Saturday, November 16, 2013

Christmas Ideas for Autistic Littles

First, I have a teeny-tiny budget so toys must double for therapy. Next, I rarely pay attention to the advertised age range because that typically means when an item is safe not necessarily the interested age.
"Too many lights cause seizures, loud sounds cause meltdowns, the wrong texture sends heartfelt gifts to the trash."
Last, toys need a switch to turn off sounds and lights.

Most of these items have passed the test of my 2 kids with both autism and sensory processing disorder, ages 4 and 9. My blog is not monetized so these are all my honest opinions. Links should take you to the products so you can look for yourself.

Vtech Go! Go! Train
1. V-Tech Go!Go! Train. I just bought this. It usually runs $50 but is on sale now at Walmart for $40. This is the first train my son took an interest in. It's colorful, chunky, has lots of pieces that are easy to maneuver, and a cute little train they can carry around when it's not in use. It has 15 feet of track and a hand crank to get the train up the hill - awesome for fine motor! The Go! Go! Series has a Race Car set, a Helicopter set, and a Fire Department set too.

Whacky Ball

2. Whacky Ball from Amazon. We got this as a birthday present. This is the first toys my son ever played with right out of the package. It's great for eye-hand coordination, fine motor, cause and effect. There are other versions of this toy that are just as good too.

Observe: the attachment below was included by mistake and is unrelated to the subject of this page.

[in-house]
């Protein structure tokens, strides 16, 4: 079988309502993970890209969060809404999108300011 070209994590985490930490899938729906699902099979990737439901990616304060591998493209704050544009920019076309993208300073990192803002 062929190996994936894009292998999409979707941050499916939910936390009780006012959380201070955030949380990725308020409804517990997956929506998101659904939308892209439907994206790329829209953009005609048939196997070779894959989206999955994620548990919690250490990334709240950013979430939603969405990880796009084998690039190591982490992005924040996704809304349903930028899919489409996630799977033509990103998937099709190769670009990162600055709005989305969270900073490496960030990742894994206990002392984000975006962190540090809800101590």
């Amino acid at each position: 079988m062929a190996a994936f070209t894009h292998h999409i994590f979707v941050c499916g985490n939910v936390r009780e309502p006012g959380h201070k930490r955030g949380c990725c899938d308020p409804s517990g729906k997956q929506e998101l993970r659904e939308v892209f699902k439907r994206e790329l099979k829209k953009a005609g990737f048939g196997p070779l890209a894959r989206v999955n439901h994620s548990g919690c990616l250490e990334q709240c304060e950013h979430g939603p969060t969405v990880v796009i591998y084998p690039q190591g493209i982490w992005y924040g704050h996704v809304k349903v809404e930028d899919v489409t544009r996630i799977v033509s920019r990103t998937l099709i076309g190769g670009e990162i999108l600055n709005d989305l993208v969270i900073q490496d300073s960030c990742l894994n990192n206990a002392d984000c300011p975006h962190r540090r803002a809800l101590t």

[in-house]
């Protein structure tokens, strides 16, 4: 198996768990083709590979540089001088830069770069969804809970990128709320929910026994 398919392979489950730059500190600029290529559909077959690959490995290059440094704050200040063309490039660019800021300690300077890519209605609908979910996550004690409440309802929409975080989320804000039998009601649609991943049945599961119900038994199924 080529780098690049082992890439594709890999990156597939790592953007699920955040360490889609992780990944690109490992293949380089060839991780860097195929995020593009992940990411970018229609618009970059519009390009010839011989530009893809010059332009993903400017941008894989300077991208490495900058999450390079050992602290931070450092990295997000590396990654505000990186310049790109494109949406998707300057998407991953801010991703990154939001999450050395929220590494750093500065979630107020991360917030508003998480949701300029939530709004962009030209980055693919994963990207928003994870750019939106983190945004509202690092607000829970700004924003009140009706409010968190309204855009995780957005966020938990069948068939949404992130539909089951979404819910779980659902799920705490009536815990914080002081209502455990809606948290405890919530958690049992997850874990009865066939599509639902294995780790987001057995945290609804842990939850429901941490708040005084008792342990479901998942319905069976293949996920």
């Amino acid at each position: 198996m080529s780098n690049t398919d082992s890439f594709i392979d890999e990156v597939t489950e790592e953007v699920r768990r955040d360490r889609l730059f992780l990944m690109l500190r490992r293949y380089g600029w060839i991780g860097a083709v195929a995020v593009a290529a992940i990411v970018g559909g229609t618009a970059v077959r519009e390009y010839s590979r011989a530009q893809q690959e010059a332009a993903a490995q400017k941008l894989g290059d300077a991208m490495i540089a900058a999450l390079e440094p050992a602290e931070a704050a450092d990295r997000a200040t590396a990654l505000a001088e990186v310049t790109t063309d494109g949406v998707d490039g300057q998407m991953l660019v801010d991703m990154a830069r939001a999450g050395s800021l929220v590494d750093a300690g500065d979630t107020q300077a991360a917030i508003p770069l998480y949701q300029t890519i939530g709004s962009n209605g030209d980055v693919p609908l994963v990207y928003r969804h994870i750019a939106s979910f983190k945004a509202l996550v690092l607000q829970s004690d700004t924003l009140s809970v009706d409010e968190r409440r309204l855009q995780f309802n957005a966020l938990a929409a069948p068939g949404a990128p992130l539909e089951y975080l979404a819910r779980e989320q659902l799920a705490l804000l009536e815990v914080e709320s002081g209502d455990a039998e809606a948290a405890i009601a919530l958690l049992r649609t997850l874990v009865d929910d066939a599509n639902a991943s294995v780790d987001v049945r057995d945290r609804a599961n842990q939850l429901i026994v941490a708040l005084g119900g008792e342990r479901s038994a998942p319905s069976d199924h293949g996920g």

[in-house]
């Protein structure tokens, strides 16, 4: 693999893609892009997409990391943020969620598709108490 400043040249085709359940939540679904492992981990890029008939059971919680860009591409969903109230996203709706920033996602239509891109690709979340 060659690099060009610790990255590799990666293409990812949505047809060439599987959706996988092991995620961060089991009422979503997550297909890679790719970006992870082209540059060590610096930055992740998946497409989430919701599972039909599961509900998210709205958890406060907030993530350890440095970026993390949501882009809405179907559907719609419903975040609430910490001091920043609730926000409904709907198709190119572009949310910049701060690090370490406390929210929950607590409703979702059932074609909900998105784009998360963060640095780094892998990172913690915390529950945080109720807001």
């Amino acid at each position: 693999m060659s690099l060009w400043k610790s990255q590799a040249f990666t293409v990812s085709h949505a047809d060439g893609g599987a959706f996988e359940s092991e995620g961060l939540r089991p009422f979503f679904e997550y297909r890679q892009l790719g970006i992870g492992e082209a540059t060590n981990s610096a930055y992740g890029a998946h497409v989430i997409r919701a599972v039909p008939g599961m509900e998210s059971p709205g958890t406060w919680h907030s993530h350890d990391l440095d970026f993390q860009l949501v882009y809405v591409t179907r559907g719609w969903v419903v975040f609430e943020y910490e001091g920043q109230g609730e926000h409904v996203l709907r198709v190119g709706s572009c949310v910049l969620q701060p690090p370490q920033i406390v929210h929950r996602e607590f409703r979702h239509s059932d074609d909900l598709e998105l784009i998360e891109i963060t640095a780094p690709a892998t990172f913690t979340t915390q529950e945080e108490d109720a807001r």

Ball Popper
3. Ball Popper from Amazon. We've had this for several years and is always a go-to toy.  Lots of teaching opportunities: up, down, colors, numbers.

4. Vehicles with Wheels. Especially for those wheel spinners! Some like big vehicles others like the small Hot Wheels types.

Tangle Therapy
5. Items from Fun and Function. Take the time to look through this website. Toys here double up as therapy like occupational, sensory integration, fine and gross motor, physical therapy, dysgraphia, speech therapy - you name it! They have weighted/compression vests, body socks, tilt seats, etc. too.

Here's another Fun and Function product I've heard excellent reviews about called Tangle Therapy - great for anxious hands.

6. Items from Beyond Play. All the toys here double up as therapy. I especially like the board games (social and learning to take turns) and also the play food items. Play foods and play kitchens provide endless opportunities for both fine motor, speech therapy, and social interaction.

7. Chew toys. Things like chew noodles and charms appropriate for kids with oral sensory needs.

8. Seamless Socks.  So many of our kids refuse to wear socks unless they are without seams.

9. iTunes gift cards. Perfect for all those therapy apps for iPad. Special apps for autism and speech apps can cost hundreds of dollars. An iTunes gift card allows Mom or Dad to download those whenever needed. There is a link provided but many retail stores like Wal-Mart conveniently sell them at the checkout.

Ocean Sounds Seahorse